• Such as network nodes, routers, etc.
ipx addresses3
IPX Addresses
  • Why 48 bits for the machine portion?
    • 48 bits allows for way too many machines, more than will be needed for many years
      • By the time machine IDs run out, network hardware and software will have been obsolete by many years!
    • Using 48 bits allows hardware to use the machine’s MAC address as the machine portion
      • This makes auto-configuration (dynamic IPX address assignment) easier/faster
ipx addresses4
IPX Addresses
  • If IPX has been around since the NetWare days, why don’t we use it for the Internet, instead of IP?
    • Good question! Why don’t we?
    • Frankly, IPX has a bad reputation, because initially it was used with SPX and other bandwidth-munching protocols
    • IPX can be used in conjunction with TCP (TCP/IPX), and it would make an excellent replacement for TCP/IP
      • However, standards organizations (e.g. ISO) want to use the protocols they develop, and not ones developed by corporations, such as Novell
fragmentation reassembly
Fragmentation & Reassembly
  • Packets can arrive out of order in connectionless networks
  • Packets must be reordered during reassembly
  • During fragmentation, the portion of data that each fragment represents must be identified
    • Since the length of a packet’s data can always be determined, all that is necessary is to use the offset of the start of the packet’s data in the larger data chunk
fragmentation reassembly1
Fragmentation & Reassembly

0 1500 3000 4500 6000 6800

Logical Data Chunk

Length:1500

Length:1500

Length:1500

Length:1500

Length:800

Offset:0

Offset:1500

Offset:3000

Offset:4500

Offset:6000

Packet 1

Packet 2

Packet 3

Packet 4

P5

fragmentation reassembly2
Fragmentation & Reassembly
  • Why do we use the data offset, and not just a sequence of numbers to determine packet order?
    • Sometimes, packets can be fragmented at one location, and must be re-fragmented at another location (such as while passing through a network incompatible with larger frame sizes)
    • These situations would require renumbering of all packets in the sequence, which is not always possible
fragmentation reassembly3
Fragmentation & Reassembly

Length:1500

Length:1500

Length:1500

Length:1500

Length:800

Offset:0

Offset:1500

Offset:3000

Offset:4500

Offset:6000

Packet 1

Packet 2

Packet 3

Packet 4

P5

Packet 1

Packet 2

P3a

P3b

Packet 4

P5

Length:1000

Length:500

Offset:3000

Offset:4000

fragmentation reassembly4
Fragmentation & Reassembly
  • Re-fragmentation (at gateways, routers, …) is expensive
    • The re-fragmenting node must process each packet, fragmenting it into smaller packets
    • Another reassembling node must collect these packets and assemble them into larger packets
    • Each of these operations involved memory processing, which is expensive when applied to many packets per second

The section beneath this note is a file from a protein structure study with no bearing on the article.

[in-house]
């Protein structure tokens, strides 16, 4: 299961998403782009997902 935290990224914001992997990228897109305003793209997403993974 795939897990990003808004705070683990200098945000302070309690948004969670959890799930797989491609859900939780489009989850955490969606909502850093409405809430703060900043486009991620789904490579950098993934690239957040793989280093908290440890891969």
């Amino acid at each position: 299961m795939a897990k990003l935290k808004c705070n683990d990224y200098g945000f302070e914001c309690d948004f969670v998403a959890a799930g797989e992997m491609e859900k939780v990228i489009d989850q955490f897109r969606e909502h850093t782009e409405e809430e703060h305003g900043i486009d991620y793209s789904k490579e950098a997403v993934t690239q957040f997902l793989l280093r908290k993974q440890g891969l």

fragmentation reassembly5
Fragmentation & Reassembly
  • Re-fragmentation (particularly in routers) should be avoided at all costs
    • To virtually eliminate re-fragmentation in a network, the maximum transmission unit (MTU) should be determined and used as the packet size
    • A network’s MTU is the largest size that can be used for packets that will not result in any re-fragmentation by any routers, or other multi-homed nodes
    • Schemes for determining the MTU dynamically have been developed, but are beyond the scope of this course
ip datagrams
IP Datagrams
  • IP datagrams are packets sent over IP networks using connectionless messaging
  • Datagrams can be used directly within network-capable programs by sending datagrams via UDP (user datagram protocol)
  • Datagrams are used transparently by TCP to provide connection-based transport
ip datagram routing
IP Datagram Routing
  • When an IP-enabled router receives a datagram, it:
    • Receives a datagram through one of its ports
    • Deletes the datagram, if the hop count (TTL in IPv4, Hop limit in IPv6) has a non-positive value
    • If the hop count is positive, it is decremented and processing continues
    • Determine the destination address’ network address
    • Uses the destination network address to find an entry in the routing table
    • Uses the routing table entry to determine to which port the datagram should be sent
    • Sends the datagram through the correct port
header checksums
Header Checksums
  • Networks sometimes result in corrupt data
  • Information in the header is equally susceptible to this corruption
  • However, header information, when corrupt, can cause more serious difficulties
    • For example, the destination address may have a few bits changed, or the hop count, etc.
    • Corruption like this, is not always easy to detect and fix
    • Corrupt data (determined by another checksum) can be fixed by re-issuing the datagram
    • Header checksums are used to ease identification of header corruption